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PD Editorial: The need for a Santa Rosa sunshine law

In years past, national Sunshine Week has served as an opportunity to expose informational black holes that exist at the federal and state levels.

Last year, our focus was a budget proposal by Gov. Jerry Brown that would have allowed cities, counties, and school districts to avoid their legal obligation to help citizens locate government records and to notify them within 10 days about the status of their request.

It was a short-sighted proposal, one that Brown and lawmakers quickly retracted amid stiff opposition from the public and press. To make amends, the Legislature, at the governor's behest, approved a constitutional amendment that makes clear local agencies, including cities, counties and special districts, are required to comply with the Public Records Act and the Brown Act, regardless of the potential or imagined impact on finances.

The amendment will go before state voters on June 3 as Proposition 42. We'll save our analysis and recommendation of the measure for another day. Our primary focus this year during Sunshine Week concerns what's happening at Santa Rosa City Hall, where despite state laws underscoring the primacy of openness, secrecy has too often been the first order of business. This has been evident in a number of decisions in the past year including:

The City Council's decision in January of last year to keep secret the names of those who applied for a council vacancy until after a certain deadline. Had the public been allowed to vote on a successor, the names of candidates would have been made public when they filed.

The failure of city officials to report after a closed-door session in February that they had agreed to a $327,000 settlement in a lawsuit by builders over a controversial tax on new construction. Because of this violation of the Brown Act, the public didn't find out about the settlement until three months later.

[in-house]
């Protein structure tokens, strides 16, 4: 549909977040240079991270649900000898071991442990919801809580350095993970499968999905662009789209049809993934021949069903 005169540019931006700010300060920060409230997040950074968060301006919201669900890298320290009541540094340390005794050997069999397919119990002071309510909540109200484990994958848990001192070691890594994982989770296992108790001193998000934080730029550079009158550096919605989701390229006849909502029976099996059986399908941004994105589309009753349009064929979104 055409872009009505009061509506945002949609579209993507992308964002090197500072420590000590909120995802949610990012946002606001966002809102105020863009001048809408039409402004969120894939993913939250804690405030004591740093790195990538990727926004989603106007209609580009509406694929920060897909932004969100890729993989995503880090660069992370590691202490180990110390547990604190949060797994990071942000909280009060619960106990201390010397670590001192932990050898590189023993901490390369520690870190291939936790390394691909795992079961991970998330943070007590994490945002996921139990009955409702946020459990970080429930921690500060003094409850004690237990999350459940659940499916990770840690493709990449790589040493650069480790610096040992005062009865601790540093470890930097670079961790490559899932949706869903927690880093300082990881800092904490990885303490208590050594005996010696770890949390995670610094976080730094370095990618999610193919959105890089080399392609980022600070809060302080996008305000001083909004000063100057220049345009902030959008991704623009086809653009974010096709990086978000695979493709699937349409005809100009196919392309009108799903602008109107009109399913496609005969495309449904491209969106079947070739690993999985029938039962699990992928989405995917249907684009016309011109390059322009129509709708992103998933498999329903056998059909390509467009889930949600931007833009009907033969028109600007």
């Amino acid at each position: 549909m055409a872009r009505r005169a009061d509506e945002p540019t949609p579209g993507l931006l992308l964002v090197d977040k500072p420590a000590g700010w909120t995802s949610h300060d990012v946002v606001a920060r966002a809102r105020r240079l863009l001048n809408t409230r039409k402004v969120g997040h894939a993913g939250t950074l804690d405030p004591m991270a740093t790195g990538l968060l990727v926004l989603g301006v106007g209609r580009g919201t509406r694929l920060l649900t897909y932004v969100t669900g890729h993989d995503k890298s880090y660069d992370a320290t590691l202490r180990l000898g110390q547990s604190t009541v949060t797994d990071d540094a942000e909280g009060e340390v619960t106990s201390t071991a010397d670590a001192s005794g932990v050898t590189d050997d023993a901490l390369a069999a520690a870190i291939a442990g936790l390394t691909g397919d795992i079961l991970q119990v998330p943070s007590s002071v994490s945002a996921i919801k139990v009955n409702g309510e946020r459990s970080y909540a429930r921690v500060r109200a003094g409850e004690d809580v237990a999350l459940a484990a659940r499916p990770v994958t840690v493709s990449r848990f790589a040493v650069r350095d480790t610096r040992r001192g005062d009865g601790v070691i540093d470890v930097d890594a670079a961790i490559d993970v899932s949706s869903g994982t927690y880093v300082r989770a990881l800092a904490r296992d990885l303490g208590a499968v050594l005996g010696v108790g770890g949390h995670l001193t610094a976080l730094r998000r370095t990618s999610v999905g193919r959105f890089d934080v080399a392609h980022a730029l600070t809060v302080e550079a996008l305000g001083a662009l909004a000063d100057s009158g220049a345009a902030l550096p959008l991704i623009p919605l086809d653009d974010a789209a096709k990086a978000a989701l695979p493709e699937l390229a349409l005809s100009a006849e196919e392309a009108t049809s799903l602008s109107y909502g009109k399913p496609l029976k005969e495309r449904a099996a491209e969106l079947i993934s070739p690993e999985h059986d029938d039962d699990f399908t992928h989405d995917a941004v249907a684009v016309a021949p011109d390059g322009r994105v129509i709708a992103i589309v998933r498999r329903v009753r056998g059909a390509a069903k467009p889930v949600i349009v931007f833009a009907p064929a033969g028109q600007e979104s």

An attempt on Oct. 29 to conduct a City Council meeting behind locked doors out of fear of interruption by people at Courthouse Square protesting the Andy Lopez shooting.

And in perhaps the most egregious example of secrecy of the past year, the city's sudden and unexplained decision to shut down City Hall at noon that day and cancel the City Council meeting shortly after one council member raised concerns about the legality of holding an otherwise "open" public meeting behind locked doors. City Manager Kathy Millison and City Attorney Caroline Fowler then added to the obfuscation by refusing to disclose even to City Council members the nature of the "reports and the irresponsible actions of certain persons" that reportedly prompted the shutdown. The city manager offered the porous explanation that releasing the facts "could compromise some of the city's security issues" — even while acknowledging no investigation, criminal or otherwise, was occurring.

What's resulted from all of this is infighting among top city officials, selective disclosure of official city correspondence and eroding public trust.

This nonsense needs to stop.


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